Author: A.R. Danziger

Crucifixion

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I’ve finally finished a painting I’ve been working on for months. It’s a crucifixion scene using medieval conventions and symbolism, flanked by smaller scenes from the Old Testament that foreshadow Christ’s sacrifice and the Eucharist. Such typology, taken from scripture and the writings of the Church Fathers, was very popular in medieval period art and shows the great design of God’s salvation plan unfolding. I tried to reflect this order, harmony, and interconnectedness in the very composition.  The concept and design for this piece came to me during a challenging time when the subject of my daily meditation in prayer was the crucifixion. In working out the sketches of each scene I prayed through each one and hope that these images can inspire others to prayer.

From top left to bottom right:

  1. Priest/King Melchizedek blesses Abram with bread and wine (Genesis 14:17-24, Hebrews 7:1-28)
  2. Moses lifts up the bronze serpent  (Numbers 21:4-9, John 3:14-15)
  3. Moses strikes the rock (Numbers 20:1-13, 1 Corinthians 10:1-5)
  4. Crucifixion: At Golgotha (the place of the skull, traditionally Adam’s skull: 1 Corinthians 15:22) the veil of the temple is torn in two (Matthew 27:51, Hebrews 6:19-20, Hebrews 10:19-22),  the Sun is obscured and the Moon turned to blood (Luke 23:44-45, Acts 2:20-21) the Cross becomes the Tree of Life (Revelation 22:1-2), blood and water pour from Christ’s side (Zechariah 12:10 & 13:1, John 19:34)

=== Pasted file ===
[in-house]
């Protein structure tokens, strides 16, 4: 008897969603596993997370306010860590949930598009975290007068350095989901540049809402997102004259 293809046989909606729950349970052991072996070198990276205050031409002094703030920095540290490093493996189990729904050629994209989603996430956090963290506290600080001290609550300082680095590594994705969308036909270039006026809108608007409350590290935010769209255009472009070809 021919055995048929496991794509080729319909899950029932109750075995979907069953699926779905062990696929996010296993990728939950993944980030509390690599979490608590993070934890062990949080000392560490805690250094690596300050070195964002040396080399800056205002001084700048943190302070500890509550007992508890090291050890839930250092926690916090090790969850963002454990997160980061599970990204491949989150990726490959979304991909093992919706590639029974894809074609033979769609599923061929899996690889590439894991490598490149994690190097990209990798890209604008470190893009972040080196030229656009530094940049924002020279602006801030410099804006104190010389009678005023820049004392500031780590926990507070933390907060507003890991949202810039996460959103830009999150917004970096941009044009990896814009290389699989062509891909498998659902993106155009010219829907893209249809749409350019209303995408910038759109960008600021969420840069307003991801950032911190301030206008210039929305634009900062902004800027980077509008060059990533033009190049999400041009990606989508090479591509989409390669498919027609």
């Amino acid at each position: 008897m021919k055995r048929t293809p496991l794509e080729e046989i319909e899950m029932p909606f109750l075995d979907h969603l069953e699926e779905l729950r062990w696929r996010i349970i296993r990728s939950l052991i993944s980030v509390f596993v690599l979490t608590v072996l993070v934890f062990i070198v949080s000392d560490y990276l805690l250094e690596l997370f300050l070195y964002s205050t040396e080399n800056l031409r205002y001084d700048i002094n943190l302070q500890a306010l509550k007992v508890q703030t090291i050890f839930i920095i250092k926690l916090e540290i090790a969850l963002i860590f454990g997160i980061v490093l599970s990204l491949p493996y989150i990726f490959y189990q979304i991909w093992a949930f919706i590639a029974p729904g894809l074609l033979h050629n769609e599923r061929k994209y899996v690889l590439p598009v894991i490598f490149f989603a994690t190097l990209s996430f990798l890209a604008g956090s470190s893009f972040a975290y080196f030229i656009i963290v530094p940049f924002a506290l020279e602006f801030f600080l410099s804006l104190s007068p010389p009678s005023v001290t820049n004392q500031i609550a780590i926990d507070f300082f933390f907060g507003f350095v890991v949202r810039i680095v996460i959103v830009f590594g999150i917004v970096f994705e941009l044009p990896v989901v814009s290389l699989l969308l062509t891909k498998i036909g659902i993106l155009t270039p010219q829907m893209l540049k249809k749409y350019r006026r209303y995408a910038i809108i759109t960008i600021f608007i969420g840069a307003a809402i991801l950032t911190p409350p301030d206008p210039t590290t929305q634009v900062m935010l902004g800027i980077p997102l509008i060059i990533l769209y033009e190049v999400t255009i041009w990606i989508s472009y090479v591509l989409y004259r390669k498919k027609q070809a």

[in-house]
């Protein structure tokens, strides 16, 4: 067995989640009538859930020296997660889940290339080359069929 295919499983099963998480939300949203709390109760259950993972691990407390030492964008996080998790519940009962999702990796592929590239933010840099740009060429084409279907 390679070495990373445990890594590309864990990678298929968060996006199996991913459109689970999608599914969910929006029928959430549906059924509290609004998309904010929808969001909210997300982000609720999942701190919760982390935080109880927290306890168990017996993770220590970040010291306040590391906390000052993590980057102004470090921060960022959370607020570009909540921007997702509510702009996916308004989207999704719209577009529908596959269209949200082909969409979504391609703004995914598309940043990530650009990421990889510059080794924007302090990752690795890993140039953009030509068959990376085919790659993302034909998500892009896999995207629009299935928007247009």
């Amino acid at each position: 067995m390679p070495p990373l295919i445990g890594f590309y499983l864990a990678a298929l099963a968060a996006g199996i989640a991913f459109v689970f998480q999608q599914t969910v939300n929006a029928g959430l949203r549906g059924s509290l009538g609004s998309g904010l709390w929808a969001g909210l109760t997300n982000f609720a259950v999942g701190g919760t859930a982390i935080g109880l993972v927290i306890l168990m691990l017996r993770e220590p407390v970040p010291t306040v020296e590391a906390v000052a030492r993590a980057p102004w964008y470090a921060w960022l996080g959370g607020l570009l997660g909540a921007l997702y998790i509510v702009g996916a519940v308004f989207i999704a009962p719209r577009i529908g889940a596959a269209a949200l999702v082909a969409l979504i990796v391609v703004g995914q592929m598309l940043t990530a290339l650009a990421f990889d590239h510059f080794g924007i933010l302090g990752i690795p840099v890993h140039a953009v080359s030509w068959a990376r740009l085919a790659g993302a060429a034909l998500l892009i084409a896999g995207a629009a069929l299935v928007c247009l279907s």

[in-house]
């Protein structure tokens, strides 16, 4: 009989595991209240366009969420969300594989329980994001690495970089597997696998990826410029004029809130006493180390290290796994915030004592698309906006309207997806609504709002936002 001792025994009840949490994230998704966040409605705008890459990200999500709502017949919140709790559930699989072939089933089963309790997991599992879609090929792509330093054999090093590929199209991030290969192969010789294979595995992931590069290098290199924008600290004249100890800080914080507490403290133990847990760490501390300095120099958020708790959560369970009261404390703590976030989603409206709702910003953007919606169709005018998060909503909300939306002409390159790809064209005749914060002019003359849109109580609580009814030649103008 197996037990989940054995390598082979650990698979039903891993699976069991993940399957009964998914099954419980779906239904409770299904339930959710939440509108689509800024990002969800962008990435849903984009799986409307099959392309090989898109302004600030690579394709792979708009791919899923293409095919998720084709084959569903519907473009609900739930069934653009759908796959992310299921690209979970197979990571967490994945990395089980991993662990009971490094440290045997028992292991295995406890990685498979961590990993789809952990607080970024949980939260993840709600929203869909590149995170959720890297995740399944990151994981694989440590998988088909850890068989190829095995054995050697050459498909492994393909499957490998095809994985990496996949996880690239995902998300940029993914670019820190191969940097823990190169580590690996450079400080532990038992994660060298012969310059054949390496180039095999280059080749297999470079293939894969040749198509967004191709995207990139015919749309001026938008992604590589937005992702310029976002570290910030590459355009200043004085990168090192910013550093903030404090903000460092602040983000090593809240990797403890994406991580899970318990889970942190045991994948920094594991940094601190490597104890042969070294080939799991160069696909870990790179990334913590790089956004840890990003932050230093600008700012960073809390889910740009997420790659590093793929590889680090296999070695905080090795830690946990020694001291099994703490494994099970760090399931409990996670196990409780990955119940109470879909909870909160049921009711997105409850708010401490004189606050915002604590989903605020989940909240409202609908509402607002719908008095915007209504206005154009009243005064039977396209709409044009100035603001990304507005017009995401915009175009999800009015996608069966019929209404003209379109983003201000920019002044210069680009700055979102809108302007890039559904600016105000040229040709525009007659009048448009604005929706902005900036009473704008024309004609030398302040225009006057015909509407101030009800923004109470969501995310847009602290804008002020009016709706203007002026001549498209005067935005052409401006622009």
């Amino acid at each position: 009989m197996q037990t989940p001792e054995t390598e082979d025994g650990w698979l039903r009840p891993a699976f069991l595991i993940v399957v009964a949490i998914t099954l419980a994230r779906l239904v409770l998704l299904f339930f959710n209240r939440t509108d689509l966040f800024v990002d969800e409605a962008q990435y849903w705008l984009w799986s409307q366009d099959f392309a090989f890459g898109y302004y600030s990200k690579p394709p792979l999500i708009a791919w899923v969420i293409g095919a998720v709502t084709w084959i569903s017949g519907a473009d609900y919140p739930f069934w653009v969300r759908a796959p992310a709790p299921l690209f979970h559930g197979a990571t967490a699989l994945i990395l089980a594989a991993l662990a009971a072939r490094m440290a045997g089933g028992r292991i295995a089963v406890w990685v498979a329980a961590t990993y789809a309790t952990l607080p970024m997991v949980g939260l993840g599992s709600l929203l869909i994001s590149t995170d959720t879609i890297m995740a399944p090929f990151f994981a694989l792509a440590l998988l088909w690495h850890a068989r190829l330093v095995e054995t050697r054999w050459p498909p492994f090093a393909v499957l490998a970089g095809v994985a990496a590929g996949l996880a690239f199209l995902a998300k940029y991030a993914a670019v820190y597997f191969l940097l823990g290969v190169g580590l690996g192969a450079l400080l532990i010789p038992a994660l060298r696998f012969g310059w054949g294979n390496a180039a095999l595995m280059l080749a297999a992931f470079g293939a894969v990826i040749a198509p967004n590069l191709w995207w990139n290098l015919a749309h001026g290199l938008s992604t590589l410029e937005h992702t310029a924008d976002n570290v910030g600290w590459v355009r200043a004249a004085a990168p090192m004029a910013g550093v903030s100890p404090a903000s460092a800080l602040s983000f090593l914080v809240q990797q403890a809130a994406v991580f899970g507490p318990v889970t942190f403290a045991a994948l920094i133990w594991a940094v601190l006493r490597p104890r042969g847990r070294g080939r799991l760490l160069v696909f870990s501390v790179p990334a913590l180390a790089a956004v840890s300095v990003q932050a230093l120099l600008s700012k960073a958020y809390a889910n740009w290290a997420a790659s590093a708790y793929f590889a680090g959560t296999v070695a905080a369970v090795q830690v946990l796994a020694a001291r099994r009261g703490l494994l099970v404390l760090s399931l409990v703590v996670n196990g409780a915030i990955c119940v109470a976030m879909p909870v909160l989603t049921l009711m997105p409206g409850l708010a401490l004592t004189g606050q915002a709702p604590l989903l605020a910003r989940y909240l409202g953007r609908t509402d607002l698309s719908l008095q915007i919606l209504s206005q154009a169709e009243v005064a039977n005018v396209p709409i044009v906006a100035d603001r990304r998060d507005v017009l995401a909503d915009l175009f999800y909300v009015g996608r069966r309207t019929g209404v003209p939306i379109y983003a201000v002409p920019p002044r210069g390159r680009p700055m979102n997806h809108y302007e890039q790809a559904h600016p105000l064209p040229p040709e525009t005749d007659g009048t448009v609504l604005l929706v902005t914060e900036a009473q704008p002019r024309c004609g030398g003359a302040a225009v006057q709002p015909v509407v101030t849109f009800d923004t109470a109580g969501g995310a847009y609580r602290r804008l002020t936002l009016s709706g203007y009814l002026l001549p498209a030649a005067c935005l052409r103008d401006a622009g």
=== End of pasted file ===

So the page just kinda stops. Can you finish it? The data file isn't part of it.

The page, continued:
5. The lamb immolated on the altar (Exodus 29:38-41, 1 Peter 1:18-21)
  6. The sacrifice of Isaac (Genesis 22:1-19, John 3:16)
  7. The Passover (Exodus 12:1-51, 1 Corinthians 5:7-8)

Passion Sunday

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I finished this drawing of “The Man of Sorrows” in time for Passion Sunday.  This is one of those rare subjects that is traditionally represented the same way in both Eastern icons and Western paintings/ woodcuts.  It was possibly inspired by the Shroud of Turin (previously known as the Image of Edessa before it was taken from Constantinople by Crusaders.)

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